Britain must stay in EU, says EEF
Published 14/10/2013 | 00:46
Manufacturers have sent the Government a strong message that the UK should remain part of the European Union to help secure jobs and economic growth.
A report by the EEF said membership of the EU was central to businesses and their investment plans.
A survey of 400 EEF members found that 85% would vote to remain in the union if there was a vote now.
The manufacturers organisation has written to the leaders of the three main political parties saying that the economic benefits of membership far outweigh concerns about regulation or the repatriation of powers.
A third of those polled said they would be less likely to increase investment in Britain if the country was outside the EU.
Two thirds believed they would have to make significant changes to their business plans if the UK exits.
Terry Scuoler, chief executive of the EEF, said Britain should not "gamble" on its future in Europe, adding: "It is naive to think we can simply pull up the drawbridge and carry on as normal. The debate must move on to how we can make Europe work to support jobs, growth and higher living standards.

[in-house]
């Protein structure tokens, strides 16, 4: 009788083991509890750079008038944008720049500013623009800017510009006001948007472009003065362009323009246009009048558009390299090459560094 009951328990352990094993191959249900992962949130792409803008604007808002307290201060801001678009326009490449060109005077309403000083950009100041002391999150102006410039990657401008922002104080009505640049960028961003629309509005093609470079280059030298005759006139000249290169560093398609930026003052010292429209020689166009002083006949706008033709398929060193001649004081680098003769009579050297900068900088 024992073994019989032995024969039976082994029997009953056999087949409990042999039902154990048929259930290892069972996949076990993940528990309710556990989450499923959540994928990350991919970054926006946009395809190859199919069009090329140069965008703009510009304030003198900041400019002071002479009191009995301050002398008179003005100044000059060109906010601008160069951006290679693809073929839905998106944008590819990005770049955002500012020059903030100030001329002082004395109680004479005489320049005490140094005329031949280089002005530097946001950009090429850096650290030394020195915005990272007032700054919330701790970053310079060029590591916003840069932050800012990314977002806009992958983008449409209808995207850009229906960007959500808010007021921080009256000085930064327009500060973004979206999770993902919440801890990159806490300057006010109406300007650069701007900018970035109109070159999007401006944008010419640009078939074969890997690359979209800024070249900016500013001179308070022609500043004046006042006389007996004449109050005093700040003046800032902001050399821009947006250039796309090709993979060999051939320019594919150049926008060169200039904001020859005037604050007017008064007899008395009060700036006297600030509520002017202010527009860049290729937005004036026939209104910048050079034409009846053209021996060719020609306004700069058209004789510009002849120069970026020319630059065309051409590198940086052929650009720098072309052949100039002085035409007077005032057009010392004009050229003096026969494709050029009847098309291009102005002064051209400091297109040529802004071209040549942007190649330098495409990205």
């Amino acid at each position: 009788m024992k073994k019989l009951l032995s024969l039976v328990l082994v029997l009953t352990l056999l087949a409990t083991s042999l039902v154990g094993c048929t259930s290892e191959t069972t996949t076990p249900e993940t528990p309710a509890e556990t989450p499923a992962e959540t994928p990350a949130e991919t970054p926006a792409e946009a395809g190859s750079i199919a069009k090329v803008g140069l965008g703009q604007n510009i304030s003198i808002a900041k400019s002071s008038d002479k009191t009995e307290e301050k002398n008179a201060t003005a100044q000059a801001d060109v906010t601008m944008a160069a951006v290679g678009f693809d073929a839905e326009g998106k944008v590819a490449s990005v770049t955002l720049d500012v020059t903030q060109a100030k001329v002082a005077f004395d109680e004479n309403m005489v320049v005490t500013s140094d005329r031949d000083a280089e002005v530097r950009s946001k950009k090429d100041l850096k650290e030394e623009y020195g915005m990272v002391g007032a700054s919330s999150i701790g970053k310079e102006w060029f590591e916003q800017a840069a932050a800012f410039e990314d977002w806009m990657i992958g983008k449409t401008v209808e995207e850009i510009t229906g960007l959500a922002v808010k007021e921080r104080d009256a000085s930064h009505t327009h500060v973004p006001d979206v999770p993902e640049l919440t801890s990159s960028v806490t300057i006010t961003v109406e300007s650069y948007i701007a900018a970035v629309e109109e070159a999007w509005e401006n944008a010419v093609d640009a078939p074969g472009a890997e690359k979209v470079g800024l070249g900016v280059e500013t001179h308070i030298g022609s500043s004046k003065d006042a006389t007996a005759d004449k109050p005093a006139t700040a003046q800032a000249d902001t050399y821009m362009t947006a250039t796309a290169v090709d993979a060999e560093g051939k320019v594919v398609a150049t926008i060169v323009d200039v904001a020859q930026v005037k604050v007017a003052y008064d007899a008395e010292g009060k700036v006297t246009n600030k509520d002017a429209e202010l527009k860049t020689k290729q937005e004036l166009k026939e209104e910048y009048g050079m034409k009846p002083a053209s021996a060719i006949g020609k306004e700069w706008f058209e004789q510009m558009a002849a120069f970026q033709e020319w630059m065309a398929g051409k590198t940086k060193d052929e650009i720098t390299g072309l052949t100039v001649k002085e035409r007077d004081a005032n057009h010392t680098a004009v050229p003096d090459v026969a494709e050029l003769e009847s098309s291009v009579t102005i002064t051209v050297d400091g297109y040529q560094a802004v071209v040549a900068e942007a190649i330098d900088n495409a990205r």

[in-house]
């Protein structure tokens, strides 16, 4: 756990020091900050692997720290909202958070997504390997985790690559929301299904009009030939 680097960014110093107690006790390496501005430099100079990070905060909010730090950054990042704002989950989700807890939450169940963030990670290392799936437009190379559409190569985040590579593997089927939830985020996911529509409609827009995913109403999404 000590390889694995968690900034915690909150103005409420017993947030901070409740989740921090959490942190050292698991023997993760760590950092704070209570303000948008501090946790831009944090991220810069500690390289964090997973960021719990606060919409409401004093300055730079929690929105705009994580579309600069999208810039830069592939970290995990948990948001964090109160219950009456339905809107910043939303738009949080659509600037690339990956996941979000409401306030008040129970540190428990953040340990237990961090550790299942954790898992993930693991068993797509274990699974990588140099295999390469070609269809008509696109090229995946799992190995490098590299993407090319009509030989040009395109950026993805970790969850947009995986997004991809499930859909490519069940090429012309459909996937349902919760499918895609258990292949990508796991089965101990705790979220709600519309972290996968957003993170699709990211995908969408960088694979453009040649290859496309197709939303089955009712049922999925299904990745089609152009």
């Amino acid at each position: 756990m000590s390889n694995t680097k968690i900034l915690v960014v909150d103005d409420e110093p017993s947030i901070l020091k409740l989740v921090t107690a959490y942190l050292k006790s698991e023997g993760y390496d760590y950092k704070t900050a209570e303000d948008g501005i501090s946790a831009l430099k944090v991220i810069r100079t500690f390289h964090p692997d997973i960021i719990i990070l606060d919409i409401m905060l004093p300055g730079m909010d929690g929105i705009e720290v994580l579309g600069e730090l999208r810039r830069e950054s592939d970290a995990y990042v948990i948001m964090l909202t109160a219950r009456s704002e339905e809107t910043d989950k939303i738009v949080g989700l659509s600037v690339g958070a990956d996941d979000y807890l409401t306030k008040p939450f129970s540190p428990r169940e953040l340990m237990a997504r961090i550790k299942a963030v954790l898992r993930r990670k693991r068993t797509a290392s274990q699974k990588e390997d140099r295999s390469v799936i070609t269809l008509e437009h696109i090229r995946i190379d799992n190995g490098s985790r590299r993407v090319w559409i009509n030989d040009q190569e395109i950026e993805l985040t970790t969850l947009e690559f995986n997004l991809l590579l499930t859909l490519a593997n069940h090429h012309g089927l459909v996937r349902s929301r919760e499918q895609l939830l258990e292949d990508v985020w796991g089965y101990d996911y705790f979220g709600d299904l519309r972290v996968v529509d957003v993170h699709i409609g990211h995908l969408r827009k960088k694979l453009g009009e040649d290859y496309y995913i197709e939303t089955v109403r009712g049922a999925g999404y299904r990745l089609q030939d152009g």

"We need to focus on the real prize - how we can get Europe to work better supporting companies that are looking to sell into the EU, to export to new markets in the rest of the world and develop new products and services.
"We must be at the centre of the change we want to see in Europe, to help secure the prize and ensure we share in it. Billions of pounds of trading opportunities are at stake and we must keep the focus - and the wider debate - on these opportunities which will unleash growth in our economy now and in the longer term."
Business Secretary Vince Cable said: "Here is one of our leading, non-political employer organisations - the voice of the makers of Britain - making it unambiguously clear that it would be damaging to growth if we left or even formulated proposals to leave the EU.
"Our focus must remain on making the case for Britain being strong in Europe as millions of British jobs depend on it."